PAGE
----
3. Make sure the Setter has good enough footwork to avoid interfering with the M1’s and H2’s offensive approaches.

Important Overlap Rules Considerations:


  1. The Setter must be behind the M1.

  2. The Setter must be to the left of the H1.

  3. The M1 must be to the left of the H2. This won’t be a problem if the M1 stands right next to the left sideline when the rally begins. The H2 needs to be a step into the court.

  4. The Opposite must be in front of the Libero.

ROTATION 3 - Opposite Passing Option w/out H1 Passing

Player Assignments by Position:

S: Starts in Zone 4 near the middle of the 3-meter line


H1: Steps back to the end line and doesn’t pass


L: Passes in Zone 6


OP: Passes in Zone 1 and hits Reds


H2: Passes in Zone 5 and hits Gos


M1: Starts in Zone 4 and hits Gaps/Quicks















Advantages/Benefits:


  1. The Libero is passing in the middle of the court.

  2. The Setter moves back a little closer to the passing target.

  3. If the H2 and the Opposite are both better passers than the H1, this is a great option to take advantage of.


Disadvantages/Drawbacks:


  1. Both of the pin hitters are passing and hitting as front row attackers. Make sure they both are capable to hit effectively after they pass.


Important Overlap Rules Considerations:


  1. The Setter must be behind the M1.

  2. The Setter must be to the left of the H1.

  3. The H1 must be to the left of the Libero.

  4. The M1 must be to the left of the H2.

  5. The Opposite must be in front of the Libero.

Rotation 3 with the H2 Passing in Zone 5 and hitting a go. The OP passes in Zone 1 and hits a red. The M2 hits a gap/quick.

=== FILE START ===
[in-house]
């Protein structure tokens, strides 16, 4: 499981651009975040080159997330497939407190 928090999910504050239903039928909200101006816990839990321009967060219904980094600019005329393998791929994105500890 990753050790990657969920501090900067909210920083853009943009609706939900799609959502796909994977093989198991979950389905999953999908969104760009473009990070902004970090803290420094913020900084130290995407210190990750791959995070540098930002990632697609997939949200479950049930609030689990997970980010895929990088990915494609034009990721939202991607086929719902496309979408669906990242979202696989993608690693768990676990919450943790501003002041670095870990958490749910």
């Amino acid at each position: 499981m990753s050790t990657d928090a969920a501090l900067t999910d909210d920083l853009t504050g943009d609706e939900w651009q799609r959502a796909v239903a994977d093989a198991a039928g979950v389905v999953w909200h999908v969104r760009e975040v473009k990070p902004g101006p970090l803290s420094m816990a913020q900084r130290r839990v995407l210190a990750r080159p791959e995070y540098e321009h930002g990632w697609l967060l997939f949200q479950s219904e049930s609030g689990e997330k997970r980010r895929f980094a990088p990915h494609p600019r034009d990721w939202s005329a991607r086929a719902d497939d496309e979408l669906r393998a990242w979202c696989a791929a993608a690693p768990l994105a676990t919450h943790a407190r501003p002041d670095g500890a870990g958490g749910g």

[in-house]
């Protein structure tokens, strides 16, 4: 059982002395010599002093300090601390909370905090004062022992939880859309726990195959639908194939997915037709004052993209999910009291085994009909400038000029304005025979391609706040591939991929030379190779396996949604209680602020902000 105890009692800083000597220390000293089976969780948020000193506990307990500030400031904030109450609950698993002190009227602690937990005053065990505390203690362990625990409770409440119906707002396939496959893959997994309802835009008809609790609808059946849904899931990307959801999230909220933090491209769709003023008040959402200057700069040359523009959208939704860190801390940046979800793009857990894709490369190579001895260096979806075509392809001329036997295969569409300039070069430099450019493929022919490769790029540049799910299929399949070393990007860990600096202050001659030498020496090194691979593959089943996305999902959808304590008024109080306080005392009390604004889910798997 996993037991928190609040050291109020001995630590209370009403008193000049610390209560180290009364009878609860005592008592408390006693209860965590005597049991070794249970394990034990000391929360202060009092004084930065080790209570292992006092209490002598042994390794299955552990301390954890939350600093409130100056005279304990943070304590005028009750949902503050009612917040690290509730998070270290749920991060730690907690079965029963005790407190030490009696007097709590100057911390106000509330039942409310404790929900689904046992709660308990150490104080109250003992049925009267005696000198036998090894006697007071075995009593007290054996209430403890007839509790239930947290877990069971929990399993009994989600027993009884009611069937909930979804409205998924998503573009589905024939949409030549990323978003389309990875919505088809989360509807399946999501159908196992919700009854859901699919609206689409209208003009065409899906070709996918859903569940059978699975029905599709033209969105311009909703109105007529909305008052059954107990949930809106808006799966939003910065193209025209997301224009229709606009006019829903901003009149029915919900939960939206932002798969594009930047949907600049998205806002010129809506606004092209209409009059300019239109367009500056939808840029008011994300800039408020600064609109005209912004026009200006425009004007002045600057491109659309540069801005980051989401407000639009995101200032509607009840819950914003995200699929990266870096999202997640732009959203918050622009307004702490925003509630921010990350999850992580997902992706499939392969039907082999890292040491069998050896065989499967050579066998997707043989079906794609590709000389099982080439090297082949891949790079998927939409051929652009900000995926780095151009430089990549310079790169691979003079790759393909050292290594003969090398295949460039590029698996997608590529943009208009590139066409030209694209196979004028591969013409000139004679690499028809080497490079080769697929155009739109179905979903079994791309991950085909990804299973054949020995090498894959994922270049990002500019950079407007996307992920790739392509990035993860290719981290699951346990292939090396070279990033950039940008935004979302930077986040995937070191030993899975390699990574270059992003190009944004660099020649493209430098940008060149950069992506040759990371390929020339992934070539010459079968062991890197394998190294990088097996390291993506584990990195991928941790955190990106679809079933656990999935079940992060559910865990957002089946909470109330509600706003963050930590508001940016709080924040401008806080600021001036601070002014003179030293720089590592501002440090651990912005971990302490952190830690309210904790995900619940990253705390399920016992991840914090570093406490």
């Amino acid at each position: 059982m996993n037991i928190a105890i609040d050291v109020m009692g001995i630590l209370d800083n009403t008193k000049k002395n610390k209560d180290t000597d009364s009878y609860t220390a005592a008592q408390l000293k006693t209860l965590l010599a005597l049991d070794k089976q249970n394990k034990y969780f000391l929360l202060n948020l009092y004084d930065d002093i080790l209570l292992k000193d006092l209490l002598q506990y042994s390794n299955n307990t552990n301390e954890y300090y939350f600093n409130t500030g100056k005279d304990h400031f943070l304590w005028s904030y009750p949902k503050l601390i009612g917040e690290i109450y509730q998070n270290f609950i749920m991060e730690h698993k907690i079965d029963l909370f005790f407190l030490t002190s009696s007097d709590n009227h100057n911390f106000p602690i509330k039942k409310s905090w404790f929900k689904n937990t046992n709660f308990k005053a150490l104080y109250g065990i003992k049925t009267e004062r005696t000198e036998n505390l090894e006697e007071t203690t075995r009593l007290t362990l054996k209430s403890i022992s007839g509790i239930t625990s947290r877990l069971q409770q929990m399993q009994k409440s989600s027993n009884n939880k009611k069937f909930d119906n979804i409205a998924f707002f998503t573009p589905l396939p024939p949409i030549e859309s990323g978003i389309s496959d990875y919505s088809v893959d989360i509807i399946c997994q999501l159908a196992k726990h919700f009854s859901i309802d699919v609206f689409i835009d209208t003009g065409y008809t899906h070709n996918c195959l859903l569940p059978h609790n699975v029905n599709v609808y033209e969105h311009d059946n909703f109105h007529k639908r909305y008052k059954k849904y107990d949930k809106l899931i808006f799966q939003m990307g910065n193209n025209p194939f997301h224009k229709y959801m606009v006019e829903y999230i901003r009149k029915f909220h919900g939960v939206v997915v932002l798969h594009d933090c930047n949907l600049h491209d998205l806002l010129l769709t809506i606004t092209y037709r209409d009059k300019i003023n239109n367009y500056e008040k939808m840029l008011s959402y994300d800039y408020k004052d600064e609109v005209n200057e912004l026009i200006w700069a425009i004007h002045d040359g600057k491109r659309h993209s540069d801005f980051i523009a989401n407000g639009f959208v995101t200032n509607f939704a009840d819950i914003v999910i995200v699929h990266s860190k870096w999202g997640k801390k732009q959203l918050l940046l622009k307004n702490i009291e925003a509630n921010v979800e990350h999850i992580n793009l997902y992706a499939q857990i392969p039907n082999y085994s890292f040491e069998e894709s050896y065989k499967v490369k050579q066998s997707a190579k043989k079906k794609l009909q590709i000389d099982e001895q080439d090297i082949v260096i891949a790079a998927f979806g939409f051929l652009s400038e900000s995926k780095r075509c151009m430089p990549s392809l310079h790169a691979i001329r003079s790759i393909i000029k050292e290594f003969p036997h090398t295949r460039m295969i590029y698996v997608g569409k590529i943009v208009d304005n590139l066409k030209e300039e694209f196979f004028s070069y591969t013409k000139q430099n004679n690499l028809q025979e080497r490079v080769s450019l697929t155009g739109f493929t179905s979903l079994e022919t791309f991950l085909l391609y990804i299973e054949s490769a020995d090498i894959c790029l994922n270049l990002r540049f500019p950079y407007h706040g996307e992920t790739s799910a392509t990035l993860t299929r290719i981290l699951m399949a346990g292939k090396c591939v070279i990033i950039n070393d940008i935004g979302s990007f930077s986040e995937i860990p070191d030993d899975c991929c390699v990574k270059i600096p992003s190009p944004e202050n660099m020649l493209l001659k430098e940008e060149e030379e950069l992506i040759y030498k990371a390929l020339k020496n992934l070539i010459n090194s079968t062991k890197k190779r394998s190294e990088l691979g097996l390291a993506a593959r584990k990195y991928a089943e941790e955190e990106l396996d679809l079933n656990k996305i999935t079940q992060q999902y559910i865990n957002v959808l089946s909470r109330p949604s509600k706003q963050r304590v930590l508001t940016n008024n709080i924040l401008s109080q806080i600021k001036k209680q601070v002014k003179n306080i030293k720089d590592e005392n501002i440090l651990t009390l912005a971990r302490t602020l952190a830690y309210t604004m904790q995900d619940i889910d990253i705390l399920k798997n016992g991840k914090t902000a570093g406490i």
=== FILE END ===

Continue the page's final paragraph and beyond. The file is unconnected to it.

How to Decide?


Of all these options, which is best for your team? Because the first contact of the rally is so critical to your ability to sideout, the easiest way to answer this question is to determine who the three best passers are, and have those three players pass. In other words, have the weakest of the four potential passers not pass.


That being said, there may be a few other things to consider. If it’s more important to have your Libero passing in the middle of the court, you may want to consider one of the options with the Opposite passing, which pushes the Libero to zone 6. Or, if your H2 is not a great attacker after she passes, then you may want to consider the option which takes the H2 out of serve-receive.


You can also make adjustments in this rotation during matches. If your team is struggling to sideout in Rotation 3, or if you’ve given up several points in a row, think about making the adjustment right then to one of the other sideout options available in this rotation. Making this type of change in the middle of a match might help your passers and it might help your hitters. Just be sure to practice these different formation options beforehand so your players are comfortable with your decision.

Earlier Posts in this Series

  1. Introduction

  2. Rotation 1

  3. Rotation 2

Later Posts in this Series

  1. Rotation 4

  2. Rotation 5

  3. Rotation 6

#rotationsbreakdown

#volleyballrotation1

#servereceiveformations